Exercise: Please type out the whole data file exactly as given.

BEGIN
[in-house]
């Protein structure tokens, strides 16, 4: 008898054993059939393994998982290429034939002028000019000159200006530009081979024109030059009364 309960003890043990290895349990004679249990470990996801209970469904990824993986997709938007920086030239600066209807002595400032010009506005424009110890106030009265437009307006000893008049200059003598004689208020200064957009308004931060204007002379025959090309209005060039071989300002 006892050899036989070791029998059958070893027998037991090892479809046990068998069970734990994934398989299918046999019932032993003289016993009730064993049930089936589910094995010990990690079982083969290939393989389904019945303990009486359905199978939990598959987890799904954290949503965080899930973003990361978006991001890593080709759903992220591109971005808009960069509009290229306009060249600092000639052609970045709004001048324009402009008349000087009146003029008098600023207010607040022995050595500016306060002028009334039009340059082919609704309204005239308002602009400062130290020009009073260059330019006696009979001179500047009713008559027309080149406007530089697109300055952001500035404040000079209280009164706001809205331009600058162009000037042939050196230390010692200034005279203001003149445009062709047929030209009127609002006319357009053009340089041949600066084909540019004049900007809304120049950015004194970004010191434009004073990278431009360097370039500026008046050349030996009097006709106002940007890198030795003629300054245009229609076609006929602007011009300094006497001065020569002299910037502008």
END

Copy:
[in-house]
């Protein structure tokens, strides 16, 4: 008898054993059939393994998982290429034939002028000019000159200006530009081979024109030059009364 309960003890043990290895349990004679249990470990996801209970469904990824993986997709938007920086030239600066209807002595400032010009506005424009110890106030009265437009307006000893008049200059003598004689208020200064957009308004931060204007002379025959090309209005060039071989300002 006892050899036989070791029998059958070893027998037991090892479809046990068998069970734990994934398989299918046999019932032993003289016993009730064993049930089936589910094995010990990690079982083969290939393989389904019945303990009486359905199978939990598959987890799904954290949503965080899930973003990361978006991001890593080709759903992220591109971005808009960069509009290229306009060249600092000639052609970045709004001048324009402009008349000087009146003029008098600023207010607040022995050595500016306060002028009334039009340059082919609704309204005239308002602009400062130290020009009073260059330019006696009979001179500047009713008559027309080149406007530089697109300055952001500035404040000079209280009164706001809205331009600058162009000037042939050196230390010692200034005279203001003149445009062709047929030209009127609002006319357009053009340089041949600066084909540019004049900007809304120049950015004194970004010191434009004073990278431009360097370039500026008046050349030996009097006709106002940007890198030795003629300054245009229609076609006929602007011009300094006497001065020569002299910037502008």